Opening Thursday, August 24 at Paradice Palase, 4 pm to 9 pm. One night only.
Ok, to ease your nerves (or disappoint you), this isn’t an exhibition of an actual body farm. If you’re unfamiliar with the term, body farms are decomposition research facilities. So then, what is this Body Farm? It’s a one-night-only pop-up exhibition being put on by Paradice Palase, a Brooklyn space that “believes in a community-supported gallery model and getting artists paid for their efforts.” TBH, really all you have to say is that this is an organization that cares about paying artists and that would make their show worth going to. Plus, there seems to be a neon pineapple sign involved, which sounds fun.
If that’s not enough for you, a little about the art: there’ll be installations, video, and mixed media pieces. One of these is described as a “collective sculpture,” created by Yefeng Frank Wang and Yaloo, but “open to the public for editing.” If you’ve ever yearned to touch the art, perhaps this could be the time, since, after all, this isn’t an actual body farm… At least, I don’t think.
Opening Thursday, August 24 at 219 Madison Street, 6 pm to 9 pm. On view through September 5.
Typically when you are invited to bring a plus one, it means you’re bringing a friend or partner to a party, screening, open bar event, wedding, or some other social or cultural happening. More specifically, you and your plus one are typically invited to attend an event. But not always—this Dada-inspired art exhibition in Chinatown has gathered a roster of artists to show work, but has also asked everyone to bring along one or two other artists as their creative “plus ones.”
What makes this exhibition more intriguing than a typical group show is the agency granted to each individual artist. Yes, it’s a curated show, but the curator had no power over who the artists brought as their plus ones, what their artistic output looks like, and if it works with the rest of the show. Just as an event organizer never knows if their guests will bring along perfectly behaved saints or ribald rabble-rousers, no one quite knows what will be collectively gracing this gallery’s walls come Thursday. Not even the curator.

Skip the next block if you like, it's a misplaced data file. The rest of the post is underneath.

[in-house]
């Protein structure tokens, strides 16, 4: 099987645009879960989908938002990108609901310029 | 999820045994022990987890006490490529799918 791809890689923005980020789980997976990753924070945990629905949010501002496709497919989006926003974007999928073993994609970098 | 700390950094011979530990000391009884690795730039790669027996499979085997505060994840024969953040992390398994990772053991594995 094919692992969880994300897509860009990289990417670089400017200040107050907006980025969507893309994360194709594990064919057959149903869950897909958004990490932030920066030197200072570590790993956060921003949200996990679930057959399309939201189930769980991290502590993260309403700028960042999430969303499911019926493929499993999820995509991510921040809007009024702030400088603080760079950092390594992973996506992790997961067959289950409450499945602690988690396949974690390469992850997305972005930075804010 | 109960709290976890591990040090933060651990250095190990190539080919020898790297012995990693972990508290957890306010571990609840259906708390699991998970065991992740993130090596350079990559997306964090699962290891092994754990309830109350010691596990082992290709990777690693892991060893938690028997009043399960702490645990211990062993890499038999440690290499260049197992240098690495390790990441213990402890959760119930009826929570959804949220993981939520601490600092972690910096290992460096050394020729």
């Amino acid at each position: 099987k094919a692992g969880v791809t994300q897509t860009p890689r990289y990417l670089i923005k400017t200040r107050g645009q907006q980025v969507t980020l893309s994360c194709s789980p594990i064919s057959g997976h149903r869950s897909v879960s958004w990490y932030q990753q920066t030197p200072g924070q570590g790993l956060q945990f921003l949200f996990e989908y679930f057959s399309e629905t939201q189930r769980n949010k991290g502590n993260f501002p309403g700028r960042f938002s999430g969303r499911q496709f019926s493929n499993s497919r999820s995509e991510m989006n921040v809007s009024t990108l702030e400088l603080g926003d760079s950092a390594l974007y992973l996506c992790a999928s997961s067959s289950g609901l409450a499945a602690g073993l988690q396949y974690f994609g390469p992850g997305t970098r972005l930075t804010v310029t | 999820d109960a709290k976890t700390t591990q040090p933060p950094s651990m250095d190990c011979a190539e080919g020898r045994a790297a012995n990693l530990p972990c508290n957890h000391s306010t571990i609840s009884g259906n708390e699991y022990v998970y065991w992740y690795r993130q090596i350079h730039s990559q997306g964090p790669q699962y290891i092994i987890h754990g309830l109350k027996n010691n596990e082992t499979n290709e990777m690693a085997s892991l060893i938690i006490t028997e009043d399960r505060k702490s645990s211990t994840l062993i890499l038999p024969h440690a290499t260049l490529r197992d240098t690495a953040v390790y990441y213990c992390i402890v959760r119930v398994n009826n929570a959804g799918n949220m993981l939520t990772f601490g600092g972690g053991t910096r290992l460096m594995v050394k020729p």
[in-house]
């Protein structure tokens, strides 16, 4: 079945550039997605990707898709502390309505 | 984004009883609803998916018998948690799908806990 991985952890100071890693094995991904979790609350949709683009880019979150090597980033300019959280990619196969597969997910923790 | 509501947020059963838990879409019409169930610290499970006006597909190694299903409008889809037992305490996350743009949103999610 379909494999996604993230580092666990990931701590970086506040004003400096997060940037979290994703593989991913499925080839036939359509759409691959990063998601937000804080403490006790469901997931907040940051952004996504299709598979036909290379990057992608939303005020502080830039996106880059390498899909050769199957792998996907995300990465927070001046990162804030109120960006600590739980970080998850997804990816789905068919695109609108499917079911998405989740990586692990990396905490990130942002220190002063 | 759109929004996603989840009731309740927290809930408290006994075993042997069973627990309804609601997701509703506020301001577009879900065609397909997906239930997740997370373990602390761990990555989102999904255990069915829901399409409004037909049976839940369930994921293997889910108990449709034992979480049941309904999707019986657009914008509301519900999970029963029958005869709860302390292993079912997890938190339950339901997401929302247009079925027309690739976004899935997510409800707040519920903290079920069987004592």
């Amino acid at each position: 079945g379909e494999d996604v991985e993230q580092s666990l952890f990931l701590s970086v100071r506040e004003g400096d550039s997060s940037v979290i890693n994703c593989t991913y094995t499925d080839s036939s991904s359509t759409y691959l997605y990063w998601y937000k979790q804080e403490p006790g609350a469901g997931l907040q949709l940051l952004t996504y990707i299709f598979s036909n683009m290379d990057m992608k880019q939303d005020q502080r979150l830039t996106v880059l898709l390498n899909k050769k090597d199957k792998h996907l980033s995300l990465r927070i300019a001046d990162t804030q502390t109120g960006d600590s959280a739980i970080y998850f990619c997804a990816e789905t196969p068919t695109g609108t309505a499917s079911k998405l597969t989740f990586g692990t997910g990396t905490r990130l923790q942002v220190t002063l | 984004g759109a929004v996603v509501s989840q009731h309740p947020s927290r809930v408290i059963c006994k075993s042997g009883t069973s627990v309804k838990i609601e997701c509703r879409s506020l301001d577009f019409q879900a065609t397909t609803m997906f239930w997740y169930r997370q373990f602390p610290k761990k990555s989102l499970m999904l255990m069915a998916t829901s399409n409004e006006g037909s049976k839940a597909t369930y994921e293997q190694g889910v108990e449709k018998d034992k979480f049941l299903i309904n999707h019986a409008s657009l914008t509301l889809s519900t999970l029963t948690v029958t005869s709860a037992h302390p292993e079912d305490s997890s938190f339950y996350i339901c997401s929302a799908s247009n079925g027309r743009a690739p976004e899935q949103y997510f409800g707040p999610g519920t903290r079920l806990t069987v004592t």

Femme Fatale: A Radical Gallery
Opening Saturday, August 26 at Catland, 6 pm to 9 pm.
The concepts of “womanhood” and “femininity,” what these terms mean, and who qualifies to use or embody them have been the subject of longtime debate. However, fairly new to the lexicon is the prevalent use of “femme” to describe femininity in a way less tied to formal notions of gender; it’s now commons to hear mentions of “women and femmes” instead of just the former.
Femme Fatale: A Radical Gallery seeks to dig once more into this age-old inquiry of what makes a woman, or in this case, what also makes a “femme.” Located at woman-owned Bushwick occult bookstore and event space Catland, the show has invited creative individuals from all walks of life and artistic discipline to prove, as we always must again and again, that “femme” can mean anything and everything those who claim the title say it does.
Sad & Asian Art Show
Opening Saturday, August 26 at Abrons Arts Center Studio 201, 6 pm to 9 pm.
Though Abrons Arts Center regularly curates art exhibitions in its lobby galleries, this particular show is happening on the second floor of the venue, within a smaller room labeled Studio 201. Though this location is more modest, it by no means points to a less “worthy” show: the Sad & Asian Art Show seeks to illuminate Asian-American experiences through creative work, showcasing the members of Sad & Asian, an online community for women and gender non-conforming individuals who identify as Asian.
All this art will be shown for a good cause, too: Donations will be collected at the door to benefit Mekong NYC, a Bronx-based organization focused on community organizing and social services improvement for the borough’s Southeast Asian community.